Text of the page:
The arrival of Theta means that 2020 has now broken the record for the number of storms strong enough to be given names in a single season.
Theta is the 29th named storm of the hurricane season, and meteorologists say another could strike the Caribbean in the coming days.
So far, a dozen storms have made landfall in the US this year. Storms have also caused severe damage across Central American and Caribbean countries including Belize, Bermuda, Guatemala, Honduras, Mexico, Nicaragua and Panama.
This year’s record hurricane season has likely been influenced by the climate crisis, as well as natural meteorological events, scientists say.
The strongest storms to hit the Americas this year include Hurricane Eta, a category 4 storm that killed more than 100 people as it made landfall in Central America, and Hurricane Laura, which killed 77 people and caused $14 billion in damage after making landfall in Louisiana.
Cyclones in the Atlantic are given a name if their wind speeds exceed 39 miles per hour (mph), at which point they become known as “tropical storms”. If their wind speeds exceed 74 mph, they are then given the name “hurricane”.
Subtropical Storm Theta was producing maximum wind speeds of around 50 mph in the northeast Atlantic on Monday night, according to the US National Hurricane Center.
The number of named storms in the Atlantic this year has exceeded forecasts made by the Center and other US scientists, says Prof Michael Mann, director of the Earth System Science Center at Pennsylvania State University.
“Our statistical pre-season forecast predicted as many as 24 named storms, the most bullish of all of the pre-season forecasts, but not bullish enough. The actual total has already exceeded that number," he said.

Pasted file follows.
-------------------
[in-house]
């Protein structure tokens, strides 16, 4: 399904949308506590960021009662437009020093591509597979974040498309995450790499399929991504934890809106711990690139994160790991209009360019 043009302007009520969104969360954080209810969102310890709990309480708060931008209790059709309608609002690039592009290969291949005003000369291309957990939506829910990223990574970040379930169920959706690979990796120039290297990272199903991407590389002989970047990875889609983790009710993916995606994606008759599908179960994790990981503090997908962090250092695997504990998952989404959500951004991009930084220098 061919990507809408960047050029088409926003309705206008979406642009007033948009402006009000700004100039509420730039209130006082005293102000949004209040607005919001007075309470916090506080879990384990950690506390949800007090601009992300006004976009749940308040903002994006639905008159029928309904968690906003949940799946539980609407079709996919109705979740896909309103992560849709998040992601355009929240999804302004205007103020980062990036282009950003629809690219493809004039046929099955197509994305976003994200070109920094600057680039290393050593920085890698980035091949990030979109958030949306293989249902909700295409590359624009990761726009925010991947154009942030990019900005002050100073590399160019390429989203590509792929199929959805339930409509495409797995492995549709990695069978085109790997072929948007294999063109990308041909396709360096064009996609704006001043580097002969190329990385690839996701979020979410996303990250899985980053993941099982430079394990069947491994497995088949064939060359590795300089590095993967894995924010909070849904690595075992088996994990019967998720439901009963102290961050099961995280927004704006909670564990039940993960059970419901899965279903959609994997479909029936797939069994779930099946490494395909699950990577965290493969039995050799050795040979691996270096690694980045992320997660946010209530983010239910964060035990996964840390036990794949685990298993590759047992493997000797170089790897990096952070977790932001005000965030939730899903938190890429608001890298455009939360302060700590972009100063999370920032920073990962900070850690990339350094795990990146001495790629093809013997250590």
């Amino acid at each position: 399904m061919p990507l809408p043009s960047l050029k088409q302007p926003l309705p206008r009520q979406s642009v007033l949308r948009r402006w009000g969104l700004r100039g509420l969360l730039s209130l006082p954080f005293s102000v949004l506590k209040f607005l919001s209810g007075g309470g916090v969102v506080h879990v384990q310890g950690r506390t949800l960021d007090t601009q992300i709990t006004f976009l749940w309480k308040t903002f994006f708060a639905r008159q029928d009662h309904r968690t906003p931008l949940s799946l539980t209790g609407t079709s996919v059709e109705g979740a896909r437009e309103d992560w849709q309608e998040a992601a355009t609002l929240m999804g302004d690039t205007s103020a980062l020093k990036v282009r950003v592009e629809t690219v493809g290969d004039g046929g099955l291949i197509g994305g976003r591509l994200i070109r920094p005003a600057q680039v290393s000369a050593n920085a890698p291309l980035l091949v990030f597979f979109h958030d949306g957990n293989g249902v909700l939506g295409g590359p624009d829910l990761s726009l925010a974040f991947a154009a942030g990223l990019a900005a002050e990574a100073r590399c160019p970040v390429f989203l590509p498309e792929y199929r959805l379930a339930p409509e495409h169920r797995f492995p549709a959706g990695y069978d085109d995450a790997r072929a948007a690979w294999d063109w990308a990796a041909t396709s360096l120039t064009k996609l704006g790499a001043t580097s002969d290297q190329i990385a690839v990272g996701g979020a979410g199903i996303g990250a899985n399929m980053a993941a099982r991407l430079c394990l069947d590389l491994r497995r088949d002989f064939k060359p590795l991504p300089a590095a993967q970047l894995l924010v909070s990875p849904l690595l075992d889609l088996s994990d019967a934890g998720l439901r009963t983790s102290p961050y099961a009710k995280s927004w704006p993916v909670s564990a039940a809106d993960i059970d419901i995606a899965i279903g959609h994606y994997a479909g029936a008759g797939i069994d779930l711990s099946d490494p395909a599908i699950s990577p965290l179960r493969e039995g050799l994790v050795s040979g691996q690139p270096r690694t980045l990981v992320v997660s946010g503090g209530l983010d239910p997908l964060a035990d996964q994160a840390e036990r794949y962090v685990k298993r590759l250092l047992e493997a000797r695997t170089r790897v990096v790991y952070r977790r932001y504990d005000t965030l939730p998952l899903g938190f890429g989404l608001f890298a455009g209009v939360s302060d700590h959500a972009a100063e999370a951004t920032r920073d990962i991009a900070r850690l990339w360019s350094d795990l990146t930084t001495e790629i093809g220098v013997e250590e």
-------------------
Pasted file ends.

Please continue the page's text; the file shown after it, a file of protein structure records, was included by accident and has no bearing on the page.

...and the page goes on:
“As we continue to warm the planet and the tropical Atlantic, there is more energy to fuel more and stronger tropical storms and hurricanes. When we happen to get a La Niña event, as with this year, it reinforces the impact that climate change is having and we get the sorts of devastating storm seasons that we are witnessing.”
La Niña is a natural periodic weather event affecting sea temperatures in the Pacific and Atlantic Oceans.
During La Niña, westerly winds high in the atmosphere weaken, creating conditions that can allow more hurricanes to develop in the Atlantic.
The climate crisis is also playing a role in driving up hurricane risk, scientists have reasoned. This is because tropical cyclones use warm, moist air as fuel and, as oceans heat up, more of this fuel is becoming available.
“In 2020 in the Atlantic the number has been exceptional,” said Dr Kevin Trenberth, distinguished senior scientist at the National Center for Atmospheric Research.
“All hurricanes take heat out of the ocean in the form of evaporative cooling, that provides the fuel for the storm via latent heating, and very big, intense storms leave a pronounced cold wake behind them, to the detriment of subsequent storms.”
Research has shown that, globally, major tropical cyclones – known as “typhoons” in the northwest Pacific Ocean and “hurricanes” in the North Atlantic – have become 15 per cent more likely over the past four decades.
A second study published in the Science journal found that North America’s 2017 hurricane season was primarily driven by unusually warm conditions in the Atlantic Ocean. This warmth was likely connected to human-caused heating, the study found.
It added that hurricanes on a similar scale to those of 2017 could become 1.5 to two times more frequent by 2080, depending on how much action is taken to tackle climate change.
The study’s lead author Dr Hiroyuki Murakami, project scientist at the University Corporation for Atmospheric Research and the National Oceanic and Atmospheric Administration (NOAA) said: “I speculate that the active 2020 hurricane season was a combination of the long-term climate change and internal variability.”
Further research published this year found that meeting the Paris Agreement’s most optimistic target of limiting global warming to 1.5C above pre-industrial levels could halve the risk of severe hurricanes for the Caribbean, when compared to a world where warming reaches 2C.
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